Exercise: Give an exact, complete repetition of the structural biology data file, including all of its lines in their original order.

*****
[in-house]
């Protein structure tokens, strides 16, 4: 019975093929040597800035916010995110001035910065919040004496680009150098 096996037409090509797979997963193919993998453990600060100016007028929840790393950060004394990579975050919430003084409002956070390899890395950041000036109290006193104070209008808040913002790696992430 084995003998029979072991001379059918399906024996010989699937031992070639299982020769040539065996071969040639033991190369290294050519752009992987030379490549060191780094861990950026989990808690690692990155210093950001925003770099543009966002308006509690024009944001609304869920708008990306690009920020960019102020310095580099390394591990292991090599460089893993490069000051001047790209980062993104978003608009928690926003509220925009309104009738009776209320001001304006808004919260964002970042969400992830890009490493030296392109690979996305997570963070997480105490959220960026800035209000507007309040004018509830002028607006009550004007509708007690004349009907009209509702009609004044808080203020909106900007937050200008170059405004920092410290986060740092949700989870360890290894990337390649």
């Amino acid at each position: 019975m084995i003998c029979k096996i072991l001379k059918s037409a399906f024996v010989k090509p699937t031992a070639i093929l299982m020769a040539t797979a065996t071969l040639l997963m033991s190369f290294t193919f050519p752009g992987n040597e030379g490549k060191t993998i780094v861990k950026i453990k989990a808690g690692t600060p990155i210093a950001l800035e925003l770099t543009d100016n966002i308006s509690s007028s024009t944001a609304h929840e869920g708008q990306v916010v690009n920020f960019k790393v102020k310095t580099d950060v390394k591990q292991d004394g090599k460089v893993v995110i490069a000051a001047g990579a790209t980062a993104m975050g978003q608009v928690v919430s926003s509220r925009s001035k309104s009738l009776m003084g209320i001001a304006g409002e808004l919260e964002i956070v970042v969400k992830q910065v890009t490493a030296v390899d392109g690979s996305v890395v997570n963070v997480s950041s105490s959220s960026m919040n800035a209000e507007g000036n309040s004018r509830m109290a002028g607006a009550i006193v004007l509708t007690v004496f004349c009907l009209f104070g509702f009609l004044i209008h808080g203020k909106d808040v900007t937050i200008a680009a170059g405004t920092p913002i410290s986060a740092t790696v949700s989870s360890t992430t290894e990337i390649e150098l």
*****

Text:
[in-house]
């Protein structure tokens, strides 16, 4: 019975093929040597800035916010995110001035910065919040004496680009150098 096996037409090509797979997963193919993998453990600060100016007028929840790393950060004394990579975050919430003084409002956070390899890395950041000036109290006193104070209008808040913002790696992430 084995003998029979072991001379059918399906024996010989699937031992070639299982020769040539065996071969040639033991190369290294050519752009992987030379490549060191780094861990950026989990808690690692990155210093950001925003770099543009966002308006509690024009944001609304869920708008990306690009920020960019102020310095580099390394591990292991090599460089893993490069000051001047790209980062993104978003608009928690926003509220925009309104009738009776209320001001304006808004919260964002970042969400992830890009490493030296392109690979996305997570963070997480105490959220960026800035209000507007309040004018509830002028607006009550004007509708007690004349009907009209509702009609004044808080203020909106900007937050200008170059405004920092410290986060740092949700989870360890290894990337390649």
């Amino acid at each position: 019975m084995i003998c029979k096996i072991l001379k059918s037409a399906f024996v010989k090509p699937t031992a070639i093929l299982m020769a040539t797979a065996t071969l040639l997963m033991s190369f290294t193919f050519p752009g992987n040597e030379g490549k060191t993998i780094v861990k950026i453990k989990a808690g690692t600060p990155i210093a950001l800035e925003l770099t543009d100016n966002i308006s509690s007028s024009t944001a609304h929840e869920g708008q990306v916010v690009n920020f960019k790393v102020k310095t580099d950060v390394k591990q292991d004394g090599k460089v893993v995110i490069a000051a001047g990579a790209t980062a993104m975050g978003q608009v928690v919430s926003s509220r925009s001035k309104s009738l009776m003084g209320i001001a304006g409002e808004l919260e964002i956070v970042v969400k992830q910065v890009t490493a030296v390899d392109g690979s996305v890395v997570n963070v997480s950041s105490s959220s960026m919040n800035a209000e507007g000036n309040s004018r509830m109290a002028g607006a009550i006193v004007l509708t007690v004496f004349c009907l009209f104070g509702f009609l004044i209008h808080g203020k909106d808040v900007t937050i200008a680009a170059g405004t920092p913002i410290s986060a740092t790696v949700s989870s360890t992430t290894e990337i390649e150098l």